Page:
[ 11/9/20 ]
The Vesuvius-Pompeii article does not just apply to Auckland, it applies to most of the North Island.
Last time Taupo erupted (which was more recently than Vesuvius), it essentially sterilised most places north of Pukerua Bay and South of Warkworth. It is possible to imagine a technological solution to that set of issues, that involves essentially digging a hole down to the magma chamber, and releasing material in a semi constant fashion as fast as it is being added (a little faster for a while, it has been building up for almost 2,000 years). The average rate required is about 1m3 per second, so we probably need to run it at about 3m3 per second for a couple of hundred years to pull the volume down to a safer level. It is high pressure. Last time it blew the pressure was enough to push the magma to 40km height (three times the height that commercial jetliners fly at).
All that is doable technically (very complex, with many levels of problems), and needs to be done; but so long as we are bound by the insane incentives of markets, such a project cannot be contemplated.
We need many more people to start to consider that in an age where we can fully automate any process, the idea of measuring value in markets produces incentives that are not in the long term interests of anyone. Markets and automation are not a good mix. We need automation for survival – to be able to realistically address threats like Taupo (and much worse, which are real, and will happen unless we make very high tech interventions, we just don’t know exactly when).
Thinking about value in a post scarcity world is something very complex.
Thinking about dealing with complex systems that have many levels of eternal uncertainties within them is also complex. Simple rules like right and wrong do not apply, it is much more complex and nuanced than that.
Both of those things are interesting, take time, and cannot be incentivised as a natural outcome of market based thinking.
So we have much to do.
How to get people to start to consider the necessity for fundamental change, without inducing irrecoverable anxiety and fear?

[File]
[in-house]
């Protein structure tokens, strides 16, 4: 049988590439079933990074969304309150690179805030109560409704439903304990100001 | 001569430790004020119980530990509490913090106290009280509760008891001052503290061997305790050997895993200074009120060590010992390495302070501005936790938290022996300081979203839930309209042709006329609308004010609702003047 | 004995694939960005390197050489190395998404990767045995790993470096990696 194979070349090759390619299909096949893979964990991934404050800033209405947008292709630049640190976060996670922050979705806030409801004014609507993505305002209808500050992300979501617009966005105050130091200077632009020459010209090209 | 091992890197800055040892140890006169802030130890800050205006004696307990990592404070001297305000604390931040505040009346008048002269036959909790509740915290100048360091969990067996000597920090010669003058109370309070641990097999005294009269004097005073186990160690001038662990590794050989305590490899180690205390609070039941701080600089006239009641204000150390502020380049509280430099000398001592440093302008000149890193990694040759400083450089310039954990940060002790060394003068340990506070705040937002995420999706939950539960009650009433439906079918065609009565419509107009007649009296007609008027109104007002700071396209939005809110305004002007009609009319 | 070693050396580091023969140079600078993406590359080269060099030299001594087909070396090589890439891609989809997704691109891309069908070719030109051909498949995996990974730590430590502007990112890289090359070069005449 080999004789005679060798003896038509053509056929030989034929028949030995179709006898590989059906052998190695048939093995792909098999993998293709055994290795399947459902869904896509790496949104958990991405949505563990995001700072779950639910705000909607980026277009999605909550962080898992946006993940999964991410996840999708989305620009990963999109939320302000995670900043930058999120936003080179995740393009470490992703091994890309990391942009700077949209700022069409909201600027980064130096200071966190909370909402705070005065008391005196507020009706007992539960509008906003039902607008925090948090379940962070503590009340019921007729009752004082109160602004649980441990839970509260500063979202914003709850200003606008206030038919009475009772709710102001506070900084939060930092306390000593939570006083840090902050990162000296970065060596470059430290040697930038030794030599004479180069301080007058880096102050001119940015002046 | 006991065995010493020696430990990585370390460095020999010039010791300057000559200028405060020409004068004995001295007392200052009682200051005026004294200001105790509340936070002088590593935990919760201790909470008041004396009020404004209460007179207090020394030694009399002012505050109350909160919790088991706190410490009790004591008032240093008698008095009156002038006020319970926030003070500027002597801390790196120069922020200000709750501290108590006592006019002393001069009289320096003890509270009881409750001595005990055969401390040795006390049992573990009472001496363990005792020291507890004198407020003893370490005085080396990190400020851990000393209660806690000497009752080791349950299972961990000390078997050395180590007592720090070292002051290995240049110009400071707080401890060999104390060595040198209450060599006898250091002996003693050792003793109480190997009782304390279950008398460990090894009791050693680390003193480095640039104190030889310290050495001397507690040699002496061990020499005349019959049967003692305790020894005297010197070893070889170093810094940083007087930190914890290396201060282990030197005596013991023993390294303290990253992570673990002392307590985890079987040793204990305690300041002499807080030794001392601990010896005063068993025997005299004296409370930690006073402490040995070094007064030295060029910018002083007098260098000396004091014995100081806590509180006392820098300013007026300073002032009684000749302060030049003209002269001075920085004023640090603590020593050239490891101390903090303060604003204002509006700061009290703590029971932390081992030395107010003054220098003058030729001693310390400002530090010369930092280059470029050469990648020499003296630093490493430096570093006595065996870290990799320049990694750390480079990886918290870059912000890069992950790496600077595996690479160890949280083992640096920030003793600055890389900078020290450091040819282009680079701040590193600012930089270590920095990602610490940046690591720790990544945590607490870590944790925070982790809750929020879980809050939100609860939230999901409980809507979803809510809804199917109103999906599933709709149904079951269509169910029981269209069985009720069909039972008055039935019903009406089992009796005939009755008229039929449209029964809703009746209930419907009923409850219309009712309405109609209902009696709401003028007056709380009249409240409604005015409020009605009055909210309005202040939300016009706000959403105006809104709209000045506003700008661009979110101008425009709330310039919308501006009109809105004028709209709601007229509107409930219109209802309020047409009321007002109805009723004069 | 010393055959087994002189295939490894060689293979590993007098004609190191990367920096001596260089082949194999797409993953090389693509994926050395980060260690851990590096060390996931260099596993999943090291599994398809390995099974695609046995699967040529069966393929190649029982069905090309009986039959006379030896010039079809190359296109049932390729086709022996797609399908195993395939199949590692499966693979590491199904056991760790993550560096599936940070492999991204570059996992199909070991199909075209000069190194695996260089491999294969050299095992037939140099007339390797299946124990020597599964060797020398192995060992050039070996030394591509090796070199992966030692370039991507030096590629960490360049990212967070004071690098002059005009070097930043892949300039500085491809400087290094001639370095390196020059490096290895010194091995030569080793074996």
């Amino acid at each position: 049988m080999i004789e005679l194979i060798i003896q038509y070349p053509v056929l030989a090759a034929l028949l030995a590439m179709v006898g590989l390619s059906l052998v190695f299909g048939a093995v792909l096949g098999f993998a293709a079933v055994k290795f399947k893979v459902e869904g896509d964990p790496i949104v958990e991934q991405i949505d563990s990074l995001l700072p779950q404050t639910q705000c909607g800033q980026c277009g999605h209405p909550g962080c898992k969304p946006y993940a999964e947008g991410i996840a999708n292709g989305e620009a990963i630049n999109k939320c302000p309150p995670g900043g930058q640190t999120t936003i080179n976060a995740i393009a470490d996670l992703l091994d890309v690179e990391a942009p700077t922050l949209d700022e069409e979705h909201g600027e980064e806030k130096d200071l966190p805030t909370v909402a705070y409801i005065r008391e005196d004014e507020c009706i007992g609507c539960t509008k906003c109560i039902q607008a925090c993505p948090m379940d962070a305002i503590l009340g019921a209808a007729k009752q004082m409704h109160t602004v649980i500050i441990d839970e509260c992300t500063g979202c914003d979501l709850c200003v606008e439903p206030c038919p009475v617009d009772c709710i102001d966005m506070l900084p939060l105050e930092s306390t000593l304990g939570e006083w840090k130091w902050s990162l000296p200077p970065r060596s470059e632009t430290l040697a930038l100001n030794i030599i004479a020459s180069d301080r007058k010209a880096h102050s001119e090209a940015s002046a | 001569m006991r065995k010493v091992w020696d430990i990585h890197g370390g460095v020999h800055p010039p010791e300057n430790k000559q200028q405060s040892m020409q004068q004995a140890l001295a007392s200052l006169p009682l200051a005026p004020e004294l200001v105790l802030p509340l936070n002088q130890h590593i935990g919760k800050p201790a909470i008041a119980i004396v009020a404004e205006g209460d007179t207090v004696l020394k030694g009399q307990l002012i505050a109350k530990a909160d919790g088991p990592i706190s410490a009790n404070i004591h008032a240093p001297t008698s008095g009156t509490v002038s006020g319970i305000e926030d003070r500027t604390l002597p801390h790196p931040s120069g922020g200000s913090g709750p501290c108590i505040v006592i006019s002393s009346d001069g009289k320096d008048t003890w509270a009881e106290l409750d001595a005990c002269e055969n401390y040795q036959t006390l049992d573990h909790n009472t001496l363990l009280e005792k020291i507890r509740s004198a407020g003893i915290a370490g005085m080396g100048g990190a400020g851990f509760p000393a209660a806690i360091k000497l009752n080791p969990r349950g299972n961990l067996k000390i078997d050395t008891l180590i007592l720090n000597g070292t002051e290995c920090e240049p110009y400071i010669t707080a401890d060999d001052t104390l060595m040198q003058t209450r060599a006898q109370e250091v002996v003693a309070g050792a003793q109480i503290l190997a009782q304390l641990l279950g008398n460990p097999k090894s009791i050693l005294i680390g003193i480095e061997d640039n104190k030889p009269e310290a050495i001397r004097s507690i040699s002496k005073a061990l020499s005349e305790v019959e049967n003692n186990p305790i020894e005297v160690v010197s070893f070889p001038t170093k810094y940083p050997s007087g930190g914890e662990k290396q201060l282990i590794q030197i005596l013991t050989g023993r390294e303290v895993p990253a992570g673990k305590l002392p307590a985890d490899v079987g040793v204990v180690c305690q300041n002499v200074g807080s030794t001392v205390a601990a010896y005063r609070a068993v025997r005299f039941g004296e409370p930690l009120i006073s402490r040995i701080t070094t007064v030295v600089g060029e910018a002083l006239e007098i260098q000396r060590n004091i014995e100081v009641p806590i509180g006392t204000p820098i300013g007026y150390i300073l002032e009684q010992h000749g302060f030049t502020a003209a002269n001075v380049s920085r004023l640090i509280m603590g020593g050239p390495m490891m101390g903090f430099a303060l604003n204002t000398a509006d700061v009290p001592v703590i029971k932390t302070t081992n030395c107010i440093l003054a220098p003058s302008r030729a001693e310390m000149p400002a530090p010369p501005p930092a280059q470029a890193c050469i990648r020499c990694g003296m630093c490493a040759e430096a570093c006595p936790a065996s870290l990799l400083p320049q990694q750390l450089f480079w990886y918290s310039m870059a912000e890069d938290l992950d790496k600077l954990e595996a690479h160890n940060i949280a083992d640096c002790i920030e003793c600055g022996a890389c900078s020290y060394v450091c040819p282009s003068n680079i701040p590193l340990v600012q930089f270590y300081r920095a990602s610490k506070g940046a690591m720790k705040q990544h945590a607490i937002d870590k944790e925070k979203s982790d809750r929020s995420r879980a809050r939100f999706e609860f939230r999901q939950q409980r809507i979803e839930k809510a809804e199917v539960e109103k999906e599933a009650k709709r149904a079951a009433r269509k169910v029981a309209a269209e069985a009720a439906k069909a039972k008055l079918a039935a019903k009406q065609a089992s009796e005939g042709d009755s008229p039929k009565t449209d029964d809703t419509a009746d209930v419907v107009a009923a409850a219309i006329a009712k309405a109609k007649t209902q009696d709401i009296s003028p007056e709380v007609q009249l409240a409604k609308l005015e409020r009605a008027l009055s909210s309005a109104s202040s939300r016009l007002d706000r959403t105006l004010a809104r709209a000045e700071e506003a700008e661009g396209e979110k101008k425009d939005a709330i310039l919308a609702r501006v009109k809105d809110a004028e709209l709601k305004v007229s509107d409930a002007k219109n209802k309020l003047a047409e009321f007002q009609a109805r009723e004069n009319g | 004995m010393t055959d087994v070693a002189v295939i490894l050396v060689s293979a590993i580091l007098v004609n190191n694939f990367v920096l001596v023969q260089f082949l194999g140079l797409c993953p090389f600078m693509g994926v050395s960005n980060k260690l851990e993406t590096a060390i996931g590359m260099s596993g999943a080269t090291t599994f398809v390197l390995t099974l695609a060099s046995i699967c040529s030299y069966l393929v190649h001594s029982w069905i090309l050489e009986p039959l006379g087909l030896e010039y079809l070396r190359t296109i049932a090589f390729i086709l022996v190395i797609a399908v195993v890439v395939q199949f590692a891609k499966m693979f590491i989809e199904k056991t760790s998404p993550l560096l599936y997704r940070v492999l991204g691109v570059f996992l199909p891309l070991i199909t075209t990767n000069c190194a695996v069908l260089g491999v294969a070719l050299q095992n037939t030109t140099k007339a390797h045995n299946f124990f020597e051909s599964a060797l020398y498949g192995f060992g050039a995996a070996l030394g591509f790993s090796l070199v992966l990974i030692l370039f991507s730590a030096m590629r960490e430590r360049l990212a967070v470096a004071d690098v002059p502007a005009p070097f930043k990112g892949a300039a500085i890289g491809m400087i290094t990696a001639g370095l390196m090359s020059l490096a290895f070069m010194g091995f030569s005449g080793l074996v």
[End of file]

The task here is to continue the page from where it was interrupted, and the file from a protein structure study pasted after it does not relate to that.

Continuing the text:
We need to be telling people that solutions are possible, but only with cooperative action at all levels of complexity.
We can do that.
Markets cannot do that.
We have to start to seriously discussing the many different sorts of values that do exist and are actually relevant to our survival, as individuals, as communities, as nations, as a species, and as sapient entities.
We have to accept that any real expression of freedom must result in diversity – thus to value freedom one must accept diversity.
We have to also accept that freedom without responsibility is necessarily self terminating. All levels of complex systems require sets of boundaries for survival. Freedom must exist within those boundaries if it is to survive long term. The really interesting questions are around exactly where those boundaries of responsibility exist in any particular context, as they necessarily contain aspects of eternal uncertainties at all levels.
The idea that evolution is all about competition must be seen for the insane over simplification that it is.
Sure, competition can and often does play important roles in evolution, but in terms of complex systems it is much more accurate to say that all new levels of evolved complex systems require new levels of cooperation to survive.
We are the most complex systems we yet know of, so in terms of us as human beings it is much more accurate to say that our survival and existence is all about cooperation; and so long as we have a cooperative base, there is nothing wrong with a little competition. But all out competition between humans is not survivable.
As a species, we need global cooperation to survive, and global cooperation is not global control.
So interesting times ahead.
Keep up the good work.